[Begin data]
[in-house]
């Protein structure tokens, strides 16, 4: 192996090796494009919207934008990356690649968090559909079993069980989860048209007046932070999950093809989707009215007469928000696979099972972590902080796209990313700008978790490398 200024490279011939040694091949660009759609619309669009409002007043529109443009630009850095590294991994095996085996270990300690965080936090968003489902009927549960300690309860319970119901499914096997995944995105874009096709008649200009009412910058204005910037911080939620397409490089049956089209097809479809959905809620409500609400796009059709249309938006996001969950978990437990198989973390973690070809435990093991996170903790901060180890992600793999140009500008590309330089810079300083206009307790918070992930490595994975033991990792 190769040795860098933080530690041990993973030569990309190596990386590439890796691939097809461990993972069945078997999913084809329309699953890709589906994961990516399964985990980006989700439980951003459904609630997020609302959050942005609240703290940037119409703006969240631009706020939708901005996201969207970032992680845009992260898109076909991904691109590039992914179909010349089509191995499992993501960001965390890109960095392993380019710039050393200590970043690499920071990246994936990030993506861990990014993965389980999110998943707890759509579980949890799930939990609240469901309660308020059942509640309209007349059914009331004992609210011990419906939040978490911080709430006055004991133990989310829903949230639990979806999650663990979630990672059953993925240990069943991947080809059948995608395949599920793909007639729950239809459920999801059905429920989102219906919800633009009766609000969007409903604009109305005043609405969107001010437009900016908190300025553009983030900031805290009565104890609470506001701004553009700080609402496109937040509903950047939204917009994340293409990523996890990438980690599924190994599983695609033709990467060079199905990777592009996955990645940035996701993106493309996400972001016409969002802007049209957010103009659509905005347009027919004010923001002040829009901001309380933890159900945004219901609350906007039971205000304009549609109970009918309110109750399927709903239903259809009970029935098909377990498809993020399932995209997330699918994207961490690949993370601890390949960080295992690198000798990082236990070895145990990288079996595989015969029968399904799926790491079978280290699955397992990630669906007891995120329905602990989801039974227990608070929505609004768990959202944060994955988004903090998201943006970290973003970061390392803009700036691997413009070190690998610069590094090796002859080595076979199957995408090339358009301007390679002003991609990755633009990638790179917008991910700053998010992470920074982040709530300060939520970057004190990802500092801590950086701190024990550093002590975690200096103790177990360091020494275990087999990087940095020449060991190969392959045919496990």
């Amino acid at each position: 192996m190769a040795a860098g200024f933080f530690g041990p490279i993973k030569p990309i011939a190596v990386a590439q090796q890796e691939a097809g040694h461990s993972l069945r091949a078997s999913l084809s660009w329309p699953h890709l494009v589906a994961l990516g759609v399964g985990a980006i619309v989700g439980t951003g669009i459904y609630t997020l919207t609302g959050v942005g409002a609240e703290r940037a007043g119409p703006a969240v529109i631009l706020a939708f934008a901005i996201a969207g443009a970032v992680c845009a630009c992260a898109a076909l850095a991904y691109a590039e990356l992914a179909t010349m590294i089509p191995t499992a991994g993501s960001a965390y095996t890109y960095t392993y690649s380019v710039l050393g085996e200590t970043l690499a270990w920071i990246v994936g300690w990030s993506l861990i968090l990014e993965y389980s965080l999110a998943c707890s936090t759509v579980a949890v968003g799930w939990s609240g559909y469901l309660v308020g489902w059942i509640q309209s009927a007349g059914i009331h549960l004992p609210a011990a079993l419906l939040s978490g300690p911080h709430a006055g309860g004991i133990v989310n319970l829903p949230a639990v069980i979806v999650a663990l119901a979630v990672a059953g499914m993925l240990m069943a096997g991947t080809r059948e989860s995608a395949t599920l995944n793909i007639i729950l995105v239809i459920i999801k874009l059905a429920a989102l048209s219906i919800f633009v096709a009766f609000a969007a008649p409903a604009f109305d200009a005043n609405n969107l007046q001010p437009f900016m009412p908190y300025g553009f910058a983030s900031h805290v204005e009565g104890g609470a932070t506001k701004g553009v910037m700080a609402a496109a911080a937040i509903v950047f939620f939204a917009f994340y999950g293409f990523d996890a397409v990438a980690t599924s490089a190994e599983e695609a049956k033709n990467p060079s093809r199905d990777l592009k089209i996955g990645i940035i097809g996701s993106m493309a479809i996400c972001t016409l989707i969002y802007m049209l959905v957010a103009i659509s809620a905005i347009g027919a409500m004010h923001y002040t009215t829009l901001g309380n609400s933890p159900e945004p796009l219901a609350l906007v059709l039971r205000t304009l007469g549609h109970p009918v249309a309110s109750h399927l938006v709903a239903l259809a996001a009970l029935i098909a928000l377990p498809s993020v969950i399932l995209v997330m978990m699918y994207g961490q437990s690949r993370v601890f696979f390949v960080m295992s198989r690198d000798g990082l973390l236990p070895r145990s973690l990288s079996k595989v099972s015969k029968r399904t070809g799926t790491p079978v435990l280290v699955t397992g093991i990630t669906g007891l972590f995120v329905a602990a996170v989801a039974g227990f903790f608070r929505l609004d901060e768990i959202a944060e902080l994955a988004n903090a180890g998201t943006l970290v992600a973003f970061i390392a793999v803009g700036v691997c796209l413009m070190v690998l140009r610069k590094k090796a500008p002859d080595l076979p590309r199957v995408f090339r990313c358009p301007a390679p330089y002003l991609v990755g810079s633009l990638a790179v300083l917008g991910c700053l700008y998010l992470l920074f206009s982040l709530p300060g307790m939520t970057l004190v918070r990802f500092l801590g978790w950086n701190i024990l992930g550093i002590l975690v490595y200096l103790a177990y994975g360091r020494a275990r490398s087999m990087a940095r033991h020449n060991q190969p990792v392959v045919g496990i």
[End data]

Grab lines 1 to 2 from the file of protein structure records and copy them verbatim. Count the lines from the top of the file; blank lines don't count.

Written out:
[in-house]
């Protein structure tokens, strides 16, 4: 192996090796494009919207934008990356690649968090559909079993069980989860048209007046932070999950093809989707009215007469928000696979099972972590902080796209990313700008978790490398 200024490279011939040694091949660009759609619309669009409002007043529109443009630009850095590294991994095996085996270990300690965080936090968003489902009927549960300690309860319970119901499914096997995944995105874009096709008649200009009412910058204005910037911080939620397409490089049956089209097809479809959905809620409500609400796009059709249309938006996001969950978990437990198989973390973690070809435990093991996170903790901060180890992600793999140009500008590309330089810079300083206009307790918070992930490595994975033991990792 190769040795860098933080530690041990993973030569990309190596990386590439890796691939097809461990993972069945078997999913084809329309699953890709589906994961990516399964985990980006989700439980951003459904609630997020609302959050942005609240703290940037119409703006969240631009706020939708901005996201969207970032992680845009992260898109076909991904691109590039992914179909010349089509191995499992993501960001965390890109960095392993380019710039050393200590970043690499920071990246994936990030993506861990990014993965389980999110998943707890759509579980949890799930939990609240469901309660308020059942509640309209007349059914009331004992609210011990419906939040978490911080709430006055004991133990989310829903949230639990979806999650663990979630990672059953993925240990069943991947080809059948995608395949599920793909007639729950239809459920999801059905429920989102219906919800633009009766609000969007409903604009109305005043609405969107001010437009900016908190300025553009983030900031805290009565104890609470506001701004553009700080609402496109937040509903950047939204917009994340293409990523996890990438980690599924190994599983695609033709990467060079199905990777592009996955990645940035996701993106493309996400972001016409969002802007049209957010103009659509905005347009027919004010923001002040829009901001309380933890159900945004219901609350906007039971205000304009549609109970009918309110109750399927709903239903259809009970029935098909377990498809993020399932995209997330699918994207961490690949993370601890390949960080295992690198000798990082236990070895145990990288079996595989015969029968399904799926790491079978280290699955397992990630669906007891995120329905602990989801039974227990608070929505609004768990959202944060994955988004903090998201943006970290973003970061390392803009700036691997413009070190690998610069590094090796002859080595076979199957995408090339358009301007390679002003991609990755633009990638790179917008991910700053998010992470920074982040709530300060939520970057004190990802500092801590950086701190024990550093002590975690200096103790177990360091020494275990087999990087940095020449060991190969392959045919496990």